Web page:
Day 1: Favorite Song

It’s a difficult thing, to choose a favorite. And, coming from a long line of music fanatics, — and being one myself, I guess you could say — it’s even more unpleasant to choose a favorite song. So, like every challenge I do with this question, I pick a song that I love at the moment, because it is ever-changing.

Right now, my favorite song is Spanish Harlem Incident by Bob Dylan. I love everything about this song — each word breathes its own meaning; it has life, and it also has an entire different interpretation and life as a whole — a whole song; a whole title; everything!

Spanish would get me right away. Anything to do with the language or ways of the Spanish already has me interested.

Harlem is another word and idea that would make me look or listen closer. Harlem, as many people know is located in the Northern part of Manhattan. Ever since I began listening to Bob a few years ago, I’ve been completely enthralled with New York (and yes, also that ‘Amish’ upstate). And Bob describes it so well, he says it like it is — like you’re really there yourself.

And that’s something else I love about this song (and most of Robert’s compositions): it takes you to somewhere you’ve never been. I’ve never been to Manhattan, but I can picture it so vividly now through his songs, especially this one.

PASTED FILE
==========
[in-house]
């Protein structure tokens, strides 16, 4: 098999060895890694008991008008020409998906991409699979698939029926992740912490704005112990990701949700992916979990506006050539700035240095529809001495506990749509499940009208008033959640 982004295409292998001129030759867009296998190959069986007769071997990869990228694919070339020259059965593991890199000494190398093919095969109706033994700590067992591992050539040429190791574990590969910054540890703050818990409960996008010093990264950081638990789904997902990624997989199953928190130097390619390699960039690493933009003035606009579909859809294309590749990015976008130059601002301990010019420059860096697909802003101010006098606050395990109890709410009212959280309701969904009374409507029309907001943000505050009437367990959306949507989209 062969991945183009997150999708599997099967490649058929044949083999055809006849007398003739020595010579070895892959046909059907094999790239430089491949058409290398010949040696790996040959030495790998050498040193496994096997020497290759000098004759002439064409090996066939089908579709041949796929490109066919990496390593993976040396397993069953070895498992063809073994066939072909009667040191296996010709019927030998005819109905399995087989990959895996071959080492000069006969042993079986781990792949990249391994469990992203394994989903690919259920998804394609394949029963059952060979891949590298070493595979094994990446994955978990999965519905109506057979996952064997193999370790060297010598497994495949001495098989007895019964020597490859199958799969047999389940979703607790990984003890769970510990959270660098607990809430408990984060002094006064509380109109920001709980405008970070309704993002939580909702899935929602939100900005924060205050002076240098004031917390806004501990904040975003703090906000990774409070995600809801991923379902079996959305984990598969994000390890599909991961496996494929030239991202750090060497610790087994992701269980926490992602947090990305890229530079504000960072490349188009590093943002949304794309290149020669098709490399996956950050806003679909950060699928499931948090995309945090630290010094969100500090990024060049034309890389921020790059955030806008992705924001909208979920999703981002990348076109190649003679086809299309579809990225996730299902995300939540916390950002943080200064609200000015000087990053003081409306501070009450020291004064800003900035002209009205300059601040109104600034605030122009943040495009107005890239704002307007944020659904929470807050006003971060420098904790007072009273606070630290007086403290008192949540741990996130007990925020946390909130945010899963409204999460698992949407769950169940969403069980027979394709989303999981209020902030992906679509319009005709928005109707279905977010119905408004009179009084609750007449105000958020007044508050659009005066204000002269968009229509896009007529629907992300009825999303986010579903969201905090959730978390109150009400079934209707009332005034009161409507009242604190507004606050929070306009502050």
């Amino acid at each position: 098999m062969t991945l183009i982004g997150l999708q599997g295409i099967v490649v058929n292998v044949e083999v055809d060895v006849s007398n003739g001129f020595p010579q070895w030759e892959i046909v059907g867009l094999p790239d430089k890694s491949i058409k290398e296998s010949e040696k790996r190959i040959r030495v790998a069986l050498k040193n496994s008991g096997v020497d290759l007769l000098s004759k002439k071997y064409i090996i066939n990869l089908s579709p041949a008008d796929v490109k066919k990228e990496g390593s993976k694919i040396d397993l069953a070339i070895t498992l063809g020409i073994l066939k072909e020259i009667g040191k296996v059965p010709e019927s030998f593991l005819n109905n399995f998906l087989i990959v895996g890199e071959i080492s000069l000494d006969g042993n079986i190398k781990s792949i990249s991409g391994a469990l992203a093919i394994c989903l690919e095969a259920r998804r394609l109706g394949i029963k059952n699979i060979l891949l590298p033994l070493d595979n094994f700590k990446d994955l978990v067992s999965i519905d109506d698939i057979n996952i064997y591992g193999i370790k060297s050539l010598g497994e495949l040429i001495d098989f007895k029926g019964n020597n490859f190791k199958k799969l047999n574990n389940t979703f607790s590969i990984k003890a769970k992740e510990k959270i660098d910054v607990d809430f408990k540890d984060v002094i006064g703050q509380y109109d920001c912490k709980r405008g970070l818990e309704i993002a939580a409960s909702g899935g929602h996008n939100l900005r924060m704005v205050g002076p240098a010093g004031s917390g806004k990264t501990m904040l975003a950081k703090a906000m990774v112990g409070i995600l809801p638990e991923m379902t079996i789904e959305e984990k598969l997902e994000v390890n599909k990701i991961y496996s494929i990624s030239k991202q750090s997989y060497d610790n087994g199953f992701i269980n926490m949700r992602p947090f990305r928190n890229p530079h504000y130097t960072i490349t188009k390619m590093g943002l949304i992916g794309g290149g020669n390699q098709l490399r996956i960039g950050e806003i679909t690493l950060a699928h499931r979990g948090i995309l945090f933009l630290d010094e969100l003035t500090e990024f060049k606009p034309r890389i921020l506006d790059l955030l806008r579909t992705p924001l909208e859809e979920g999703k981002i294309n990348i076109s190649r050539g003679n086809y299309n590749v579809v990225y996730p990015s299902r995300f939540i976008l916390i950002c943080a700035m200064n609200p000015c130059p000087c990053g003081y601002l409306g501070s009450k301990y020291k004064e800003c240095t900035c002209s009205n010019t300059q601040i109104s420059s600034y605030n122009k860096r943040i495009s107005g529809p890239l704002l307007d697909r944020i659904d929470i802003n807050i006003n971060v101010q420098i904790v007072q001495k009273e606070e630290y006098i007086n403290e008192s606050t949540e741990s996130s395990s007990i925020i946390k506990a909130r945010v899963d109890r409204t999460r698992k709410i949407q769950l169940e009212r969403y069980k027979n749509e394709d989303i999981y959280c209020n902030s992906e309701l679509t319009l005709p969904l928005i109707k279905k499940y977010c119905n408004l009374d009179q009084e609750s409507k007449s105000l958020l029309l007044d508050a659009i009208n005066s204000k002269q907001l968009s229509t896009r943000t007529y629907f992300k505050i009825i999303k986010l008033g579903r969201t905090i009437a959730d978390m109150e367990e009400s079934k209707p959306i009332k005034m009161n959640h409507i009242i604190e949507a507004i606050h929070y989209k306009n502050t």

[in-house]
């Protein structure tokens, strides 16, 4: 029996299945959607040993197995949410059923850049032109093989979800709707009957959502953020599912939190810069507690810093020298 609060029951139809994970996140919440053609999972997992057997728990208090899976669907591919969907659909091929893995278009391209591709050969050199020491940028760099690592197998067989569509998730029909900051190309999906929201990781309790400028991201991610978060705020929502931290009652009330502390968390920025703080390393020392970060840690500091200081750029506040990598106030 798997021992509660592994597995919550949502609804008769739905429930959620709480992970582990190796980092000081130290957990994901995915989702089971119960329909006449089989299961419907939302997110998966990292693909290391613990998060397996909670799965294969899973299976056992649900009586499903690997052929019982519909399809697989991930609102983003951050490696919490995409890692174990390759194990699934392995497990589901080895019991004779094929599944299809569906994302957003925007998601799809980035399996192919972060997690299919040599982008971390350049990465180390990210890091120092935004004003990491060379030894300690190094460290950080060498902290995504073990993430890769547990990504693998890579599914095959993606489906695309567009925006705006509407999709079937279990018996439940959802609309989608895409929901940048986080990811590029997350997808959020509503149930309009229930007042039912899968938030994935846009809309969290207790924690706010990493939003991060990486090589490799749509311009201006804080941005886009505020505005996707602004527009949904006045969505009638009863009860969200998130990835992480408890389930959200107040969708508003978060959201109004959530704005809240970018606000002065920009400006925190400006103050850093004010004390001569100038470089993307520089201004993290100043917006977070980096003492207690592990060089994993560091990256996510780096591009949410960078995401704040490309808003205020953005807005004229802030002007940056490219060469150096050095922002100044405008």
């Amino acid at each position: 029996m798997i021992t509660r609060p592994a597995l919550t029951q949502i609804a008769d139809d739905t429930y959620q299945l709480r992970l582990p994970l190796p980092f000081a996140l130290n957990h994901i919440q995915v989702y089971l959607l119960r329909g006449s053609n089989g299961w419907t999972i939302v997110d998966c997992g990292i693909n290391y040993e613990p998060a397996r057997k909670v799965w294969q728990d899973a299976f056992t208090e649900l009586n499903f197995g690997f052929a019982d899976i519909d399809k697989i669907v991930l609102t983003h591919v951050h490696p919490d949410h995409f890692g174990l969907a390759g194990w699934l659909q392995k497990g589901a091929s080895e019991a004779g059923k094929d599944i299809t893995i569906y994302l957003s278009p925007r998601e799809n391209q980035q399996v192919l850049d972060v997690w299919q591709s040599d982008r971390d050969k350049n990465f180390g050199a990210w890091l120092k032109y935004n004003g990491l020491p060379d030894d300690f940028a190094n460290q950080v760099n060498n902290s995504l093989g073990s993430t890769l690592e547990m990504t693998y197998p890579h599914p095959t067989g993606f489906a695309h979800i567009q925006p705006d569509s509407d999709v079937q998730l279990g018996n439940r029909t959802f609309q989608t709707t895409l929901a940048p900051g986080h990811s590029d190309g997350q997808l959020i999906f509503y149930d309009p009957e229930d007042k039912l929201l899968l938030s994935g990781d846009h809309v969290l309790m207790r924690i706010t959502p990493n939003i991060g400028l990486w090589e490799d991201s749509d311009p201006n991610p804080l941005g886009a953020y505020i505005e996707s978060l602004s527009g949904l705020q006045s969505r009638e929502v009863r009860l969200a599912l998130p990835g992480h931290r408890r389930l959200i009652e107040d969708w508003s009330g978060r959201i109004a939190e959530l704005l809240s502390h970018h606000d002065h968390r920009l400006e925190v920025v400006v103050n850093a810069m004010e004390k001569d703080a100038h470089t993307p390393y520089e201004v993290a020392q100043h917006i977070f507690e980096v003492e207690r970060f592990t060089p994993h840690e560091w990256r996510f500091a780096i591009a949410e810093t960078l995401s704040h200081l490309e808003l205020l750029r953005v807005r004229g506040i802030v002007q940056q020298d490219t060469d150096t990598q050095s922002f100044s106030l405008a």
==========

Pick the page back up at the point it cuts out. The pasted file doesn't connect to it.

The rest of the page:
“Gypsy girl, the hands of Harlem

Cannot hold you to its heat.

Your temperature is too hot for taming,

Your flaming feet are burning up the street.”

And yes, more gypsies. Like I said before, I don’t consider myself to be any sort of gypsy, walking a dangerous line — but I do love the idea of them; wandering around, having nothing tying you down…it’s a dream; a colorful reverie with a certain darkness to it that makes it all light up.

And yes, I like to imagine Bob Dylan writing about me. I like to imagine anyone writing about me. It’s a very wonderful thing and a pleasant thing to dream about.

The imagery in this song is what really captured me. I just picture a Harlem night, staring down at the Manhattan lights from a darkened rooftop where everything can be seen. The lights glistening on the black Atlantic Channels around Roosevelt and Queens. And Bob…the young poet with the lights in his cold, blue eyes (I really romanticize Bob Dylan, by the way — just everything about him…). It’d be a chilly night too, and you’d be able to see your breath hanging in front of your eyes. Of course, it’d be back then, when there wasn’t so much technology and society to deal with.

And he talks about this burning, dark gypsy. And, in my head, the chilly night and the flaming gypsy create a great contrast.

I don’t know….here’s the song:

Spanish Harlem Incident


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